By Breeda Bennett-Jones
Nation & World Editor
Much to the chagrin of my peers, I don’t look forward to summer vacation.
Stating this is practically anti-American of me. American culture celebrates summer as a blissful and long-awaited break from school, and understandably so. It certainly has its elements of liberation and spontaneity. Yet when Shakespeare posited, “Shall I compare thee to a summer’s day?” I doubt we had the same idea in mind.
Summer, to me, is the embodiment of wasted time. I think it’s counterintuitive to have two extravagant months free of academic responsibility.
I know I’m not the only person who enjoyed primary school, at least to some extent, and missed doing fun classroom activities and being on the playground with my friends. In high school, having the summer off meant I felt like I was going backwards. I felt overwhelmed in September after 10 weeks of forgetting Spanish verb conjugations and the meticulousness of scholarly writing.
While the summers of my elementary school days were full of euphoric play, swim lessons, ice pops and biking around my neighborhood, summer during high school was about finding jobs, saving money, studying for the SAT and on rare occasions, taking a trip to the mall or down the shore. The heat that I previously rejoiced in basking in suddenly seemed unbearable, especially when combined with the stress of the impending school year. I was instantly disenchanted.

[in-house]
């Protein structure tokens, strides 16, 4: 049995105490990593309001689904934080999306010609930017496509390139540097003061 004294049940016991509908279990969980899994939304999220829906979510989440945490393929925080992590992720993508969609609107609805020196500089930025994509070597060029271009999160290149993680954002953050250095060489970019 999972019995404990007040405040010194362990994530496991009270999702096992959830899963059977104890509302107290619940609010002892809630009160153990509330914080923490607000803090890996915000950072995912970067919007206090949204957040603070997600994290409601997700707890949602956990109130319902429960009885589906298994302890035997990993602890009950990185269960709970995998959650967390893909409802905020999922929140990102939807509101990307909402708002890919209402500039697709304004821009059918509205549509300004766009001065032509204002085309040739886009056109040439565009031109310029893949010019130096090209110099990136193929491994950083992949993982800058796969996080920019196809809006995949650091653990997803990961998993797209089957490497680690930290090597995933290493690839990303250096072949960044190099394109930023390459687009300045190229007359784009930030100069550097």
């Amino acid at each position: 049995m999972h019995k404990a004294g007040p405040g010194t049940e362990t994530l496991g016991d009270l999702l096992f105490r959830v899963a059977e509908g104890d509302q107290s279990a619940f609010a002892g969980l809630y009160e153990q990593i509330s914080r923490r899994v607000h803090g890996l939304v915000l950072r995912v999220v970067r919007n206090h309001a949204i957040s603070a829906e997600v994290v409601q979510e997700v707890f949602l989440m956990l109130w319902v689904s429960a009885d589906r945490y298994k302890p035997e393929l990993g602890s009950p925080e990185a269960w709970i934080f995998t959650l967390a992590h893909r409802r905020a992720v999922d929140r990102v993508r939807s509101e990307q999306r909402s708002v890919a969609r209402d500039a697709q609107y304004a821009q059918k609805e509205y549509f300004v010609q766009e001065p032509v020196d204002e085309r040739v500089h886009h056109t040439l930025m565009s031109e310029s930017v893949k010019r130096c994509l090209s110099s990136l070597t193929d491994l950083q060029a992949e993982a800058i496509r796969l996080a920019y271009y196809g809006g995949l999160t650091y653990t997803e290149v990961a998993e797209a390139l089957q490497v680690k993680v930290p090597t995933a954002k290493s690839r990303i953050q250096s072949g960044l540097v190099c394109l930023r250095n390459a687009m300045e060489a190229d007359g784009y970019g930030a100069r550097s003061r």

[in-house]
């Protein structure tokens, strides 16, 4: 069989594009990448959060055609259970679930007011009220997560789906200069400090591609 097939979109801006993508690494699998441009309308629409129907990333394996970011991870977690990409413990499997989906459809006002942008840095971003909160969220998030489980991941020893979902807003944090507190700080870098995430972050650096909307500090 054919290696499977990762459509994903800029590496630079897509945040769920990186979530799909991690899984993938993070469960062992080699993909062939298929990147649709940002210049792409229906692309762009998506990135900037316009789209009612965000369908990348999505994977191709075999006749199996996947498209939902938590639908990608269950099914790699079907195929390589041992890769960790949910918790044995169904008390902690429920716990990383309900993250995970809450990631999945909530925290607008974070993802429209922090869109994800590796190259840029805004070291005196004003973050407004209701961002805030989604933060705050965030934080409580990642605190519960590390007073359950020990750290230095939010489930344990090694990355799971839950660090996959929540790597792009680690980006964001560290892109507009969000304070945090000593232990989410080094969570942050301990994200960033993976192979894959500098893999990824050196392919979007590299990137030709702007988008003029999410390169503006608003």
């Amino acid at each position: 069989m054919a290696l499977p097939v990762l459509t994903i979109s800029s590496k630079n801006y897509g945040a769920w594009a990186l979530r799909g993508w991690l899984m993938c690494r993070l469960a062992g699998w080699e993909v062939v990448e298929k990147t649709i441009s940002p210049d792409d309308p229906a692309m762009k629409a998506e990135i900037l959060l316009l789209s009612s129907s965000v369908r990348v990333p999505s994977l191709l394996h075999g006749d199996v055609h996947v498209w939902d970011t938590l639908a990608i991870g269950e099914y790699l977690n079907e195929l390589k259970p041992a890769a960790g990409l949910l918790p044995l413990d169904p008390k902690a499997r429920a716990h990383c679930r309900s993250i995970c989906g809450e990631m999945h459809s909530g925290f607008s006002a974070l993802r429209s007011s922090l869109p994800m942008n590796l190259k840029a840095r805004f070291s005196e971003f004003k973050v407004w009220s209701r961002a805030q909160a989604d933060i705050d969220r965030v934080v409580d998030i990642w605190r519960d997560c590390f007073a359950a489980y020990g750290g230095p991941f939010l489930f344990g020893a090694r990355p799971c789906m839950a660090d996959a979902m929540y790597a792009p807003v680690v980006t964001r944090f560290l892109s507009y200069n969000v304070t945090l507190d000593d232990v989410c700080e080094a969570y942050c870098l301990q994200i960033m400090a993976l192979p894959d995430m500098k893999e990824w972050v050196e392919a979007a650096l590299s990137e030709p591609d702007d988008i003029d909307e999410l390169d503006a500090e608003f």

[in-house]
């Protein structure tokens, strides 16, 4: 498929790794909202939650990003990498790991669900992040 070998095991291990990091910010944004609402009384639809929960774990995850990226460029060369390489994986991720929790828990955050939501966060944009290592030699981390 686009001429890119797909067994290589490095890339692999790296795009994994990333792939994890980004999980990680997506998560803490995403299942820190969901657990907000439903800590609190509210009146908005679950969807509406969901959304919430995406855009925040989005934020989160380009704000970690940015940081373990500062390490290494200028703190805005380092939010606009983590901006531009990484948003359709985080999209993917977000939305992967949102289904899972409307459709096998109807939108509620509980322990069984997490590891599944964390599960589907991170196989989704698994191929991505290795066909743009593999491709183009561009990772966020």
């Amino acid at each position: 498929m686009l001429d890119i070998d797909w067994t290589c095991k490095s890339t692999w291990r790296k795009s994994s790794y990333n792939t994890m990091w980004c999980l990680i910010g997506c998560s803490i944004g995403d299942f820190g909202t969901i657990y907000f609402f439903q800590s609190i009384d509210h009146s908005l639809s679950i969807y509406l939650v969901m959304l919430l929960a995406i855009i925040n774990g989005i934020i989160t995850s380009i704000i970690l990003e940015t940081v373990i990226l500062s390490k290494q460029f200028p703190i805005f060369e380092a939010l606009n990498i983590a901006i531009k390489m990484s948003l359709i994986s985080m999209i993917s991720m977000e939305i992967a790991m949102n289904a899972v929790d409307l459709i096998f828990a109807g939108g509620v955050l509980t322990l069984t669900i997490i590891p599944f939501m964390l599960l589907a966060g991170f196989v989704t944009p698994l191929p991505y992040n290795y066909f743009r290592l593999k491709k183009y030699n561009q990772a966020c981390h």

Yet despite its downfalls, summer always evokes a lot of nostalgia for me. My time at home allows me to reconnect with family, explore creative endeavors and admire the reawakening of nature. Nothing beats being able to read or play piano whenever I want, eating barbecue in the shade of my backyard, driving with the windows down and waking up to sun streaming through my blinds.
The beauty of summer is also the muse for many of my favorite works of art. George Gershwin’s operatic “Summertime,” Maurice Ravel’s ethereal “Jeux d’Eau,” Sue Monk Kidd’s breathtaking novel “The Secret Life of Bees” and more famous works like “The Great Gatsby” and “The Sun Also Rises” somehow manage to romanticize summer’s intolerable heat and dangerously undulant evenings. I deeply admire these artists’ ability to take such a grueling season and see its virtues.
At long last, maybe summer isn’t as bad as I thought. When I think again, summer is a time for reflection, relaxation and rejuvenation. Maybe, as penned by Yeats in “The Lake Isle of Innisfree,” one of my favorite poems, “I shall have some peace there, for peace comes dropping slow, dropping from the veils of the morning to where the cricket sings.”
Though I despise the length of the break and the stifling humidity that blankets the Northeast, I am excited for the opportunity it holds, the beauty it emanates and the stillness that cascades from the top of July until the first cold morning in September.